In youth that have A1C ≥ 8.5% without acidosis or ketosis, basal insulin is recommended at a starting dose of 0.25–0.5 units/kg/day, and the dose can be adjusted based on blood glucose values (Table 1). Long acting once-daily insulin preparations such as insulin glargine, detemir, or degludec can be started at bedtime. Metformin can also be started if acidosis or ketosis are not present.
The guidelines prior to the FDA approval of liraglutide for adolescents 10 and older with T2DM recommended that insulin should be considered if glycemic targets are not met within 4 months on metformin monotherapy [15,17]. However, liraglutide can now considered as an option in this scenario before starting insulin [25].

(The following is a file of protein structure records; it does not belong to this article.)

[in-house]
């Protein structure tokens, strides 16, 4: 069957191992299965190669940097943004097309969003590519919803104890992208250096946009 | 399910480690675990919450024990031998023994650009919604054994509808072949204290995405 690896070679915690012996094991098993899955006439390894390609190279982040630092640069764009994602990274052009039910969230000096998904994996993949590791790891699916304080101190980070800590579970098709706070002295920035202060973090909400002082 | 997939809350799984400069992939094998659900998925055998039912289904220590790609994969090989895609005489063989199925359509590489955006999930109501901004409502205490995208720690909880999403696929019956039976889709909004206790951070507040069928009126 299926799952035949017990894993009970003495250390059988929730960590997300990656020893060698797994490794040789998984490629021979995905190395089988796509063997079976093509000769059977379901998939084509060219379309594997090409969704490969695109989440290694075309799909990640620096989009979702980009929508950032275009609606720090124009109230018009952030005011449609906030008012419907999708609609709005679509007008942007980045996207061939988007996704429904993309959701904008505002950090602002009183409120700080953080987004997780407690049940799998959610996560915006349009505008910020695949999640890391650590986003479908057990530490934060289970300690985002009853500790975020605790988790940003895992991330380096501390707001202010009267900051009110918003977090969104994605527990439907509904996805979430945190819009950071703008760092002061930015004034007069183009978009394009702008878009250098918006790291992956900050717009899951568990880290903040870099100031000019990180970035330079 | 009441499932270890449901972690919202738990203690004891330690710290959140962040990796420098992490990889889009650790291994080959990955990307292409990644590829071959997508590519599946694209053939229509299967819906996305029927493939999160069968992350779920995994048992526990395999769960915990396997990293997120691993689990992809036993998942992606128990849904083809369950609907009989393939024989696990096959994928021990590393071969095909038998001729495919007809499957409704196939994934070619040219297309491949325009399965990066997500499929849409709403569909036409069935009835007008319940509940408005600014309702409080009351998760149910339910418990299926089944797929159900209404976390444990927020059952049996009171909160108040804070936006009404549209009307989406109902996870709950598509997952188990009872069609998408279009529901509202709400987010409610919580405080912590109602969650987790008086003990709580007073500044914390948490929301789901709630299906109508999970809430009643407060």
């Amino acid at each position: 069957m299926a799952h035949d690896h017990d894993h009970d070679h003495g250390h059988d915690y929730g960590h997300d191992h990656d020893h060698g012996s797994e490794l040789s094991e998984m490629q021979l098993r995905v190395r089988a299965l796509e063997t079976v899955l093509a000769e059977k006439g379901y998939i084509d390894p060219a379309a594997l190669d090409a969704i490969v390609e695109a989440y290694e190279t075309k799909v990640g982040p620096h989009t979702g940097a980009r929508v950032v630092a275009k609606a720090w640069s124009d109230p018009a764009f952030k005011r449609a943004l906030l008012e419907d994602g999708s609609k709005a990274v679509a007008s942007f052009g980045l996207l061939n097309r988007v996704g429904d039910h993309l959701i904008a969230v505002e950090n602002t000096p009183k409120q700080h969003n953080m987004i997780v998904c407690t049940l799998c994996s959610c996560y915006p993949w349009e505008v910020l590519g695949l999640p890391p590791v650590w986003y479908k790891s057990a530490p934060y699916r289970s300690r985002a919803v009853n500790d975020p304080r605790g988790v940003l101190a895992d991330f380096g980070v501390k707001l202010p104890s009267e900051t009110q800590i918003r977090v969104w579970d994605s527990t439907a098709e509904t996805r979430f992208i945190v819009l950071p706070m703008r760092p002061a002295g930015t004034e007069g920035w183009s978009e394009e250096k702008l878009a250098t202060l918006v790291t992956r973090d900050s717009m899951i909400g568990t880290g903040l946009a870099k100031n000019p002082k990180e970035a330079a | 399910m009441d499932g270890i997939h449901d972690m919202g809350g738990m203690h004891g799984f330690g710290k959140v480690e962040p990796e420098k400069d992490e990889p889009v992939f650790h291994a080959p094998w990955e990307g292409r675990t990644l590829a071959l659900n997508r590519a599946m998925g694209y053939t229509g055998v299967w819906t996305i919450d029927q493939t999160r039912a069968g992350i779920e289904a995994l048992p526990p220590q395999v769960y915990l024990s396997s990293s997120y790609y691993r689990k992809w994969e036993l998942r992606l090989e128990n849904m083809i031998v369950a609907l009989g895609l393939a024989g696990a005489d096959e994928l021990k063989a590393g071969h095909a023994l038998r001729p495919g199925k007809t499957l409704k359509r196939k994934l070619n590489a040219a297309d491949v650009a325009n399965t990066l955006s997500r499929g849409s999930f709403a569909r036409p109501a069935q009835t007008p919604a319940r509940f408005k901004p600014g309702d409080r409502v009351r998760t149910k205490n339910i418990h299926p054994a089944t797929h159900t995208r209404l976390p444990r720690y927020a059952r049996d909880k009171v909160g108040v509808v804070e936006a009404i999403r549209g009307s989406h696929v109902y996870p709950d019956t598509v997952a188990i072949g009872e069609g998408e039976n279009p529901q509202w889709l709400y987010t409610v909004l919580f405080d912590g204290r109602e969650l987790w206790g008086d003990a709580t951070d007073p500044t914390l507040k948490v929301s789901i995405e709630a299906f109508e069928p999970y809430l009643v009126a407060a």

Multiple daily injections with prandial short-acting insulin should be recommended in youth on high doses of basal insulin (up to 1.5 units/kg/day). Pancreatic autoantibodies are helpful in the management of diabetes in youth. If autoantibodies are positive, insulin therapy should be continued or initiated, and metformin should be discontinued (Figure 2). If pancreatic autoantibodies are negative, metformin should be continued or started, and an attempt should be made to wean insulin guided by self-monitoring of blood glucose (SMBG) values. Most (90%) of the youth in the TODAY study with recent onset T2DM were able to be weaned off insulin and treated with metformin alone [31,61]. There is need for data on use of continuous glucose monitoring (CGM) in youth with T2DM that are on intensive insulin therapy [62]. In adults with T2DM, the use of CGM was associated with an improvement in A1C at 24 weeks compared to the control group [63]. Adverse effects related to insulin use include weight gain and hypoglycemia. Hypoglycemia is rare in youth with T2DM due to insulin resistance [18]. Insulin regimens should be carefully tailored to lifestyle and individual needs.